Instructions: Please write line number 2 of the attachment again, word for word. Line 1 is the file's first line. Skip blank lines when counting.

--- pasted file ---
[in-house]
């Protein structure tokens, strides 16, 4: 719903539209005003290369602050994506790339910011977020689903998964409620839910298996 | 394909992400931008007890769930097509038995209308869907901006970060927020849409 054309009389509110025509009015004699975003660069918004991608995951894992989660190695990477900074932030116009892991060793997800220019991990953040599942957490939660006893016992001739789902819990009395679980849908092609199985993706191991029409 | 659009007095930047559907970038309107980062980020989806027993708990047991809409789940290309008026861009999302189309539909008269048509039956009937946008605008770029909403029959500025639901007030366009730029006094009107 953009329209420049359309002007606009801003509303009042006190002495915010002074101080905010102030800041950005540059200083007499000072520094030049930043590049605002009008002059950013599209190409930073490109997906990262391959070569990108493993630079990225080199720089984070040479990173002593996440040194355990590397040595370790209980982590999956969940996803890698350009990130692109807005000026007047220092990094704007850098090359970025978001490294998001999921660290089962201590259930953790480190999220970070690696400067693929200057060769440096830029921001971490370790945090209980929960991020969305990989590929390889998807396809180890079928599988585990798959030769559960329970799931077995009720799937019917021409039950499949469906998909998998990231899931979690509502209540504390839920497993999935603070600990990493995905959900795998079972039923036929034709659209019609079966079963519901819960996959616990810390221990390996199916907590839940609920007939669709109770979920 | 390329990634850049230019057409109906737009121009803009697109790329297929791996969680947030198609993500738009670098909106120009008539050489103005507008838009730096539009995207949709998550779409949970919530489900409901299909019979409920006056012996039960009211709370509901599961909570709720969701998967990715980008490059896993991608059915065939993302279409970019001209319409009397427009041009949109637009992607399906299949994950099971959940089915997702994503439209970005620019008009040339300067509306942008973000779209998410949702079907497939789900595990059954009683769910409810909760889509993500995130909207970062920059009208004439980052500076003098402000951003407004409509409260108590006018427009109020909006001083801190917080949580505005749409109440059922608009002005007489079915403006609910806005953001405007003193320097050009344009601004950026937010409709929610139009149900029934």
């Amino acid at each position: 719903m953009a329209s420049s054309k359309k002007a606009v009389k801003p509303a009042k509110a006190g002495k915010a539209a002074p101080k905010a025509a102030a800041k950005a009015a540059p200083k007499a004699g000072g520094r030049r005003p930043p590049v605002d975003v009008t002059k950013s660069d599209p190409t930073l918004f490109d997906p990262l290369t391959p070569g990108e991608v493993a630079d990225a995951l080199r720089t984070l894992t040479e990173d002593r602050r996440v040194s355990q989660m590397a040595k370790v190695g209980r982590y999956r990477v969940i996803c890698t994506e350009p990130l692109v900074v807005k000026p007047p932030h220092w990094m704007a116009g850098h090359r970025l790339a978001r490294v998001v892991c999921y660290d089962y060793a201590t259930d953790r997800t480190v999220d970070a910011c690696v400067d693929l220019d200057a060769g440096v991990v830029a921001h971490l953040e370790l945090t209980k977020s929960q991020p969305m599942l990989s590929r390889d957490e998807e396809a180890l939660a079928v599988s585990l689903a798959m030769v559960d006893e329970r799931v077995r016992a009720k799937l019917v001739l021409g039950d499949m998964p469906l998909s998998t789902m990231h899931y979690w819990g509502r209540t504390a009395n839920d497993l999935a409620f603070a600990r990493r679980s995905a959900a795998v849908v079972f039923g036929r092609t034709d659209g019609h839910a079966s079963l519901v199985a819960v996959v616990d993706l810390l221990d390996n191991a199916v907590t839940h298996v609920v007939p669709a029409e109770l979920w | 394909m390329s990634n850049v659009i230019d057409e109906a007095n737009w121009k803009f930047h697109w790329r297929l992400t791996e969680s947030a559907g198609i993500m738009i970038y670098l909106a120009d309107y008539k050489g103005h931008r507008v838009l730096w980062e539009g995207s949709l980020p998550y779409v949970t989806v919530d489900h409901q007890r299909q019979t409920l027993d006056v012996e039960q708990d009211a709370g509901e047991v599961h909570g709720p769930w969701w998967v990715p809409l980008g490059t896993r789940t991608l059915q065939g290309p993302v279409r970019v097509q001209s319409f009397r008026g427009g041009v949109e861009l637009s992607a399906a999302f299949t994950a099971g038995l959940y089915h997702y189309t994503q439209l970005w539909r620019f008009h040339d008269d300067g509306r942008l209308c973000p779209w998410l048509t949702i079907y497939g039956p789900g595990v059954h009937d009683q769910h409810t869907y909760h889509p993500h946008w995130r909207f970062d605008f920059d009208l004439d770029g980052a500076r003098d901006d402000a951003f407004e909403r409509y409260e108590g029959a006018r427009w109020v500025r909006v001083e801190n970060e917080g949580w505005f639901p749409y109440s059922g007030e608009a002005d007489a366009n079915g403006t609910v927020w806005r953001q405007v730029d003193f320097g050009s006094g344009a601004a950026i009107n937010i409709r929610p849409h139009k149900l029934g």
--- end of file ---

């Protein structure tokens, strides 16, 4: 719903539209005003290369602050994506790339910011977020689903998964409620839910298996 | 394909992400931008007890769930097509038995209308869907901006970060927020849409 054309009389509110025509009015004699975003660069918004991608995951894992989660190695990477900074932030116009892991060793997800220019991990953040599942957490939660006893016992001739789902819990009395679980849908092609199985993706191991029409 | 659009007095930047559907970038309107980062980020989806027993708990047991809409789940290309008026861009999302189309539909008269048509039956009937946008605008770029909403029959500025639901007030366009730029006094009107 953009329209420049359309002007606009801003509303009042006190002495915010002074101080905010102030800041950005540059200083007499000072520094030049930043590049605002009008002059950013599209190409930073490109997906990262391959070569990108493993630079990225080199720089984070040479990173002593996440040194355990590397040595370790209980982590999956969940996803890698350009990130692109807005000026007047220092990094704007850098090359970025978001490294998001999921660290089962201590259930953790480190999220970070690696400067693929200057060769440096830029921001971490370790945090209980929960991020969305990989590929390889998807396809180890079928599988585990798959030769559960329970799931077995009720799937019917021409039950499949469906998909998998990231899931979690509502209540504390839920497993999935603070600990990493995905959900795998079972039923036929034709659209019609079966079963519901819960996959616990810390221990390996199916907590839940609920007939669709109770979920 | 390329990634850049230019057409109906737009121009803009697109790329297929791996969680947030198609993500738009670098909106120009008539050489103005507008838009730096539009995207949709998550779409949970919530489900409901299909019979409920006056012996039960009211709370509901599961909570709720969701998967990715980008490059896993991608059915065939993302279409970019001209319409009397427009041009949109637009992607399906299949994950099971959940089915997702994503439209970005620019008009040339300067509306942008973000779209998410949702079907497939789900595990059954009683769910409810909760889509993500995130909207970062920059009208004439980052500076003098402000951003407004409509409260108590006018427009109020909006001083801190917080949580505005749409109440059922608009002005007489079915403006609910806005953001405007003193320097050009344009601004950026937010409709929610139009149900029934």